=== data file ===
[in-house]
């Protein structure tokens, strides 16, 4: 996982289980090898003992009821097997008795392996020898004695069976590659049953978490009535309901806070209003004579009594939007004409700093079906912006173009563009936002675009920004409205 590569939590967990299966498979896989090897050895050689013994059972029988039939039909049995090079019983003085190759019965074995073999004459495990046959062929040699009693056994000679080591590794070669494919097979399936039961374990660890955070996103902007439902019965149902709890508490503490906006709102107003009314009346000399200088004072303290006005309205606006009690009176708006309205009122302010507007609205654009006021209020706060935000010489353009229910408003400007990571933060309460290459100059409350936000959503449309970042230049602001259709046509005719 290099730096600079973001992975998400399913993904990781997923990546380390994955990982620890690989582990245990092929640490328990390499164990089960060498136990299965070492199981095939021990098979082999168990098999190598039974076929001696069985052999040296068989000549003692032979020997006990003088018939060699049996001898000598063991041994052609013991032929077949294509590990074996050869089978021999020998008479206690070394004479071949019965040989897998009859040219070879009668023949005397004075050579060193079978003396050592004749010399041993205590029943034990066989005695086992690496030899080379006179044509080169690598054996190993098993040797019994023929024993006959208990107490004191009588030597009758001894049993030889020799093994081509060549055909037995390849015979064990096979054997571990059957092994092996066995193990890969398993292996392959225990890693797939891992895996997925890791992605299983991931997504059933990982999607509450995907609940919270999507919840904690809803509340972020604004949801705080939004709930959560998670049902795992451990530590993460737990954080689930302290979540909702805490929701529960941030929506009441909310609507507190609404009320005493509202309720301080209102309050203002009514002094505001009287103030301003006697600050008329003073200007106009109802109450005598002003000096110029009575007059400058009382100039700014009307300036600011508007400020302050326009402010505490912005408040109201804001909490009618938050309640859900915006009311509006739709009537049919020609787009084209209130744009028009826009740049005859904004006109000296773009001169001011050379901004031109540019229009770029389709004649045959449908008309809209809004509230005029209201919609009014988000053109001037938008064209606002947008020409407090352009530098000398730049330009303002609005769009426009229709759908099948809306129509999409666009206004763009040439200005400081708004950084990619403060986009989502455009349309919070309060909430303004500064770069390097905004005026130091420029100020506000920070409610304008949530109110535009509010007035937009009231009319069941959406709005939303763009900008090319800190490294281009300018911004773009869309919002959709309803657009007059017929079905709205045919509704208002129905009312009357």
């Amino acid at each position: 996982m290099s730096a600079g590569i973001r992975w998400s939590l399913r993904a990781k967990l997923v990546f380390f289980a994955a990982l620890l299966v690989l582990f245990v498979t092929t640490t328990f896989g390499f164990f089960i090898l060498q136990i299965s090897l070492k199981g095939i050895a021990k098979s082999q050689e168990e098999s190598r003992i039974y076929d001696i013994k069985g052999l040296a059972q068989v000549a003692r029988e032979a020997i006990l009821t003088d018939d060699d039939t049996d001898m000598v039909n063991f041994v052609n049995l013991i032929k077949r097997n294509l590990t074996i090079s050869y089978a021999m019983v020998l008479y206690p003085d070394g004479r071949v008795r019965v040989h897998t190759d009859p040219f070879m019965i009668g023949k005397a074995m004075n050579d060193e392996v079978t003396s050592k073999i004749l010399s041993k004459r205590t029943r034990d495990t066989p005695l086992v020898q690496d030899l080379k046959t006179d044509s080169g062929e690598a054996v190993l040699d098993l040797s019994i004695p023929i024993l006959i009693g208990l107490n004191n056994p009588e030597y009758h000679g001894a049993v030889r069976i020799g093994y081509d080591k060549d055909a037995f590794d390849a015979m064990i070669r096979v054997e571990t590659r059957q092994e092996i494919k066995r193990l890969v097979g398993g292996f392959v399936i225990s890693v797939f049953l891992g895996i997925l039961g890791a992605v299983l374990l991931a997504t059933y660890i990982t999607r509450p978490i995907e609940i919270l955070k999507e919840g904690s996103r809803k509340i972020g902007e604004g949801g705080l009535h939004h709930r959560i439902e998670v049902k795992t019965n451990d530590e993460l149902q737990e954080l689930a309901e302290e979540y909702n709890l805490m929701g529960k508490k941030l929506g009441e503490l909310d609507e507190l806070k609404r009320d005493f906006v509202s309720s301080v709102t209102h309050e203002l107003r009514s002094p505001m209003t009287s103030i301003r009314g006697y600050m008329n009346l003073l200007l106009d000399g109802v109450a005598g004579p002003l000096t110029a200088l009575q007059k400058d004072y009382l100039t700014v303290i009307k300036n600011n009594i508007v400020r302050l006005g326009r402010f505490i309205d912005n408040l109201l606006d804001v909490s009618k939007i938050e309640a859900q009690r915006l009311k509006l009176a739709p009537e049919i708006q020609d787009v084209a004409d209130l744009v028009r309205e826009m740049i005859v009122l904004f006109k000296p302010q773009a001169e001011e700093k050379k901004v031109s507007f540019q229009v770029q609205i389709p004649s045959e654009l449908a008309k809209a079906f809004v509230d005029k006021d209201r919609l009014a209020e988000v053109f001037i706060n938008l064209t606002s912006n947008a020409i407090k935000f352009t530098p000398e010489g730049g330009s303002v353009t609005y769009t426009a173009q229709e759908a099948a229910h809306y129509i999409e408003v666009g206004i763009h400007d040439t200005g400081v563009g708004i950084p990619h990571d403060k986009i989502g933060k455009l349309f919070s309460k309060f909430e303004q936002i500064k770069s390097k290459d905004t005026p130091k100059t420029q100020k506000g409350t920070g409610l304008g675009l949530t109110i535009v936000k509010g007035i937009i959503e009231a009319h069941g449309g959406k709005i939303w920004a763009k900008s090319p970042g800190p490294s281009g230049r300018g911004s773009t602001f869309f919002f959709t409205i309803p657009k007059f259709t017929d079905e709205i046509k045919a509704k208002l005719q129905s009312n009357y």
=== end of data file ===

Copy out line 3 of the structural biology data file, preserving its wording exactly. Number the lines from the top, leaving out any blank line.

């Amino acid at each position: 996982m290099s730096a600079g590569i973001r992975w998400s939590l399913r993904a990781k967990l997923v990546f380390f289980a994955a990982l620890l299966v690989l582990f245990v498979t092929t640490t328990f896989g390499f164990f089960i090898l060498q136990i299965s090897l070492k199981g095939i050895a021990k098979s082999q050689e168990e098999s190598r003992i039974y076929d001696i013994k069985g052999l040296a059972q068989v000549a003692r029988e032979a020997i006990l009821t003088d018939d060699d039939t049996d001898m000598v039909n063991f041994v052609n049995l013991i032929k077949r097997n294509l590990t074996i090079s050869y089978a021999m019983v020998l008479y206690p003085d070394g004479r071949v008795r019965v040989h897998t190759d009859p040219f070879m019965i009668g023949k005397a074995m004075n050579d060193e392996v079978t003396s050592k073999i004749l010399s041993k004459r205590t029943r034990d495990t066989p005695l086992v020898q690496d030899l080379k046959t006179d044509s080169g062929e690598a054996v190993l040699d098993l040797s019994i004695p023929i024993l006959i009693g208990l107490n004191n056994p009588e030597y009758h000679g001894a049993v030889r069976i020799g093994y081509d080591k060549d055909a037995f590794d390849a015979m064990i070669r096979v054997e571990t590659r059957q092994e092996i494919k066995r193990l890969v097979g398993g292996f392959v399936i225990s890693v797939f049953l891992g895996i997925l039961g890791a992605v299983l374990l991931a997504t059933y660890i990982t999607r509450p978490i995907e609940i919270l955070k999507e919840g904690s996103r809803k509340i972020g902007e604004g949801g705080l009535h939004h709930r959560i439902e998670v049902k795992t019965n451990d530590e993460l149902q737990e954080l689930a309901e302290e979540y909702n709890l805490m929701g529960k508490k941030l929506g009441e503490l909310d609507e507190l806070k609404r009320d005493f906006v509202s309720s301080v709102t209102h309050e203002l107003r009514s002094p505001m209003t009287s103030i301003r009314g006697y600050m008329n009346l003073l200007l106009d000399g109802v109450a005598g004579p002003l000096t110029a200088l009575q007059k400058d004072y009382l100039t700014v303290i009307k300036n600011n009594i508007v400020r302050l006005g326009r402010f505490i309205d912005n408040l109201l606006d804001v909490s009618k939007i938050e309640a859900q009690r915006l009311k509006l009176a739709p009537e049919i708006q020609d787009v084209a004409d209130l744009v028009r309205e826009m740049i005859v009122l904004f006109k000296p302010q773009a001169e001011e700093k050379k901004v031109s507007f540019q229009v770029q609205i389709p004649s045959e654009l449908a008309k809209a079906f809004v509230d005029k006021d209201r919609l009014a209020e988000v053109f001037i706060n938008l064209t606002s912006n947008a020409i407090k935000f352009t530098p000398e010489g730049g330009s303002v353009t609005y769009t426009a173009q229709e759908a099948a229910h809306y129509i999409e408003v666009g206004i763009h400007d040439t200005g400081v563009g708004i950084p990619h990571d403060k986009i989502g933060k455009l349309f919070s309460k309060f909430e303004q936002i500064k770069s390097k290459d905004t005026p130091k100059t420029q100020k506000g409350t920070g409610l304008g675009l949530t109110i535009v936000k509010g007035i937009i959503e009231a009319h069941g449309g959406k709005i939303w920004a763009k900008s090319p970042g800190p490294s281009g230049r300018g911004s773009t602001f869309f919002f959709t409205i309803p657009k007059f259709t017929d079905e709205i046509k045919a509704k208002l005719q129905s009312n009357y």